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Is B&D covered by the same laws as brothels?

On premises where a sexual service is part of a B&D service, such as masturbation or penetration of a slave by a master/mistress, the premises may be considered a brothel under local council planning policies. The operator of the service may need to lodge a development application (DA) to operate a brothel, even if the council does not have a specific policy about B&D services.

What are the rights of a B&D worker?

The rights of B&D workers are contained in oral or written employment agreements, and maybe also in industrial awards and legislation, depending upon the employment relationship. The rights may also be covered by the actors (theatrical) award including minimum pay rates and cancellation fees.

Click here for more information on the employment rights of sex workers.

Employers need to ensure that workers have the relevant information and training to do their job in a healthy and safe manner, and to ensure the safety of the worker while they provide the service. If employers do not provide this information and training, they may face legal action.

What are the rights of a trainee?

If trainees are employees, the employer—who cannot be the trainer—must:

  • pay them at agreed or award rates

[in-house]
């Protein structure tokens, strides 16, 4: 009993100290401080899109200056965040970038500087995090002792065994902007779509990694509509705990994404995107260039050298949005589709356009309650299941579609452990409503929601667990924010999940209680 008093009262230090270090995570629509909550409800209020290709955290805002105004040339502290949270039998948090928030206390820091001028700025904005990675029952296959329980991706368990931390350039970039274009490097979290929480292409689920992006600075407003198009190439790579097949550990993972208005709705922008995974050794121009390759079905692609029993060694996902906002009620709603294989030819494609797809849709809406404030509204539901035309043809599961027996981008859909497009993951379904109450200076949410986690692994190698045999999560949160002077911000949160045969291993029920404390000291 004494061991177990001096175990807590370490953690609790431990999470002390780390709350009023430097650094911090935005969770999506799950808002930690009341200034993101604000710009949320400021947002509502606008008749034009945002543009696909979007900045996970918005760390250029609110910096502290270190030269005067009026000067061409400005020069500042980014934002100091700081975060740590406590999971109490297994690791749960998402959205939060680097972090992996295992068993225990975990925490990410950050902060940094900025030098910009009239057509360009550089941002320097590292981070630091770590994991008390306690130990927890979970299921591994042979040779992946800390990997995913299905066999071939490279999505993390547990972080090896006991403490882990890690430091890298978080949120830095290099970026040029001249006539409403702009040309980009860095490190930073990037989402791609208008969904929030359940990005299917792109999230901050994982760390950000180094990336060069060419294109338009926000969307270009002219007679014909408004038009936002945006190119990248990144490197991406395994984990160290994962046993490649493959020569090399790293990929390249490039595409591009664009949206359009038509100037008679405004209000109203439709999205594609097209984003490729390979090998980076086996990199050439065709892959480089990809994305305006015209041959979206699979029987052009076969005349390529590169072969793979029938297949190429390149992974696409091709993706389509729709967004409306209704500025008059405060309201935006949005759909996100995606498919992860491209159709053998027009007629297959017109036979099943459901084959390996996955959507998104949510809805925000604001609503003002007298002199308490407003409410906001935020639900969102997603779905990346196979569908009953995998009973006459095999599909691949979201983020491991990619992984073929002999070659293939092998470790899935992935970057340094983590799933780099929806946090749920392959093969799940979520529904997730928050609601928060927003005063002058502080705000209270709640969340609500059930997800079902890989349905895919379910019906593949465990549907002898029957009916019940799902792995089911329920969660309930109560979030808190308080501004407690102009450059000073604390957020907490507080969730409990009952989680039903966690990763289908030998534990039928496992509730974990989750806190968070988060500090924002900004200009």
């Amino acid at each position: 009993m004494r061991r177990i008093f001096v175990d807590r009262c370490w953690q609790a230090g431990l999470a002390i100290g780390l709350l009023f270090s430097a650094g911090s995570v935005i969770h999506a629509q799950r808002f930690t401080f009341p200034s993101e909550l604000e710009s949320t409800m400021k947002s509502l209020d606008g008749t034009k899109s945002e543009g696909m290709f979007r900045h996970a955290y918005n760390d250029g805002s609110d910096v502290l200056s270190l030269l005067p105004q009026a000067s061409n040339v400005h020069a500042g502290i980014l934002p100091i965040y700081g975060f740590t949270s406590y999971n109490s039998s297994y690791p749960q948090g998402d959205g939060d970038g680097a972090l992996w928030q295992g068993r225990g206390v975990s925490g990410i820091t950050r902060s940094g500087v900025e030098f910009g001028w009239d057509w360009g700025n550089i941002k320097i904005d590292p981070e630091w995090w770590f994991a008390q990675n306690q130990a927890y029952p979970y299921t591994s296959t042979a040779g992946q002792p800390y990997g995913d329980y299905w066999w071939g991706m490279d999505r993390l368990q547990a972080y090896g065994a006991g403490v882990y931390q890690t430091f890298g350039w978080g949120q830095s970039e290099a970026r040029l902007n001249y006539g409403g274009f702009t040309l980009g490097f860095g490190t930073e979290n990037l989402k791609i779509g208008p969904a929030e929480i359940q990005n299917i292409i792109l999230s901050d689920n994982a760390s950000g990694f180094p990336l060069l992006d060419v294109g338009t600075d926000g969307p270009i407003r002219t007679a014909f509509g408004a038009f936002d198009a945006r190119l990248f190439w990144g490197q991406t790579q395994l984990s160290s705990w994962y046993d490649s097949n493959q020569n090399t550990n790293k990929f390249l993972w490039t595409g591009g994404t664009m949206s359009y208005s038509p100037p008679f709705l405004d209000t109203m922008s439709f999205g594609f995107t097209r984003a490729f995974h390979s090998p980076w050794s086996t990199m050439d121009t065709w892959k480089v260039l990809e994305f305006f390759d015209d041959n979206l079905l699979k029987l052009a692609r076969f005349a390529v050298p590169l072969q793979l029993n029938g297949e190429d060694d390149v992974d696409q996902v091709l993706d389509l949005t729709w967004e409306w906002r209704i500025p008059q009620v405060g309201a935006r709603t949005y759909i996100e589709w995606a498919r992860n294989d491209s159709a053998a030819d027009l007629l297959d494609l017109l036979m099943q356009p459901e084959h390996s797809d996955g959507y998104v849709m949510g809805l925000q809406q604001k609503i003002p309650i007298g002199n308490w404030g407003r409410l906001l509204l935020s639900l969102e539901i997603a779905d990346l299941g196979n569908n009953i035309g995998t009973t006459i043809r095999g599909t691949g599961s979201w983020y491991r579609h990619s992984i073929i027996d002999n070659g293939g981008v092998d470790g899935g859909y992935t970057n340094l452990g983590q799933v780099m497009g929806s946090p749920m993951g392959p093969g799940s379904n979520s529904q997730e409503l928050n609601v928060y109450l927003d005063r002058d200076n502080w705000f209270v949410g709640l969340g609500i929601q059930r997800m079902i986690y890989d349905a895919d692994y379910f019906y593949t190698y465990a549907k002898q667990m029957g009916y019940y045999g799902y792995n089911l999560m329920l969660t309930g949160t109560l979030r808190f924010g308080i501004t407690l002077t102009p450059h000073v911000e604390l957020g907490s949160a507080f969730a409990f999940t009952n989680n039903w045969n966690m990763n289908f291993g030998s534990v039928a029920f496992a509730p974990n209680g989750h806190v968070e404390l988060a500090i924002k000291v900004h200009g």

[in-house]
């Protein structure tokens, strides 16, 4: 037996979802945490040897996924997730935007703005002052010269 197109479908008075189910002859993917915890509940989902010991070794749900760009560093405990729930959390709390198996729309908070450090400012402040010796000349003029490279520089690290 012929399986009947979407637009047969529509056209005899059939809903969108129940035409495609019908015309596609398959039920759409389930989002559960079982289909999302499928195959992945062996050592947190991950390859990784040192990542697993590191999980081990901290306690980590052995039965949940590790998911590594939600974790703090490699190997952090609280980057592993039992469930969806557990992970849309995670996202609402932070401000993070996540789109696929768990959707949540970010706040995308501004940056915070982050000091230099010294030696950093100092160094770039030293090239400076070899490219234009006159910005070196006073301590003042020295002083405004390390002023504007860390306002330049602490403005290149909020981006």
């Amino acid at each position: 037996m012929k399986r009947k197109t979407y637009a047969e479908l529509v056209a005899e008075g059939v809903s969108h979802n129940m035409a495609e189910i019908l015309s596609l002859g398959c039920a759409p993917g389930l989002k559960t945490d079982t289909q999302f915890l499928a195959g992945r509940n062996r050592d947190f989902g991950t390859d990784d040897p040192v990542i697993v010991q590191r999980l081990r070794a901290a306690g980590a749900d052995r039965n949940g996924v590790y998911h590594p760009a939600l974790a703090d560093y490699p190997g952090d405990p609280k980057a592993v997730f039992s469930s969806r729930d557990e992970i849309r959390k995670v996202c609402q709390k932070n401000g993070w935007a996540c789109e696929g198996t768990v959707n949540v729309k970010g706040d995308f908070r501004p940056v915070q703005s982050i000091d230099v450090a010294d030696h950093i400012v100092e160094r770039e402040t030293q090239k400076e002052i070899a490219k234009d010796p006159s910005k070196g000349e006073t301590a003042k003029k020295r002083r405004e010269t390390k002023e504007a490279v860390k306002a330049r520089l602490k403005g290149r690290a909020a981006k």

• provide a safe and healthy workplace
  • take out workers compensation insurance and
  • provide adequate information, training and supervision.

If the trainee is a contractor they may have to take out their own workers compensation insurance.

For more information about workers compensation insurance, see the WorkCover website.

Does a B&D worker have to do anything they do not want to?

No, a B&D worker does not have to do anything they do not want to. A worker can negotiate with their employer and with their client about the type of service they will provide. Workers do not have to undertake any type of work—such as switching to submissive—without previously agreeing to do so.

Clients need to act within the agreed service boundaries or face legal action. Even if a B&D worker only makes an oral agreement about what activities they will engage in with their client, that agreement is binding.

Who is responsible for health and safety in a B&D workplace?

The owners and/or employers of B&D services must ensure the safety and health of staff, private operators, clients and visitors. They need to:

  • have a current workers compensation insurance policy
  • ensure the safe use, handling, storage and cleaning of equipment such as sex toys
  • provide adequate information, training and supervision for all staff, especially trainees, and
  • provide and maintain safe systems of work such as security systems.

Workers must also take care of the safety and health of other staff, clients and anyone in the workplace and comply with the health and safety policies and practices.

What happens if a worker or a client is injured during a B&D session?

If a worker contracts an illness or disease, or is injured through their work, their employer may be liable for compensation. All employers must have workers compensation insurance in NSW.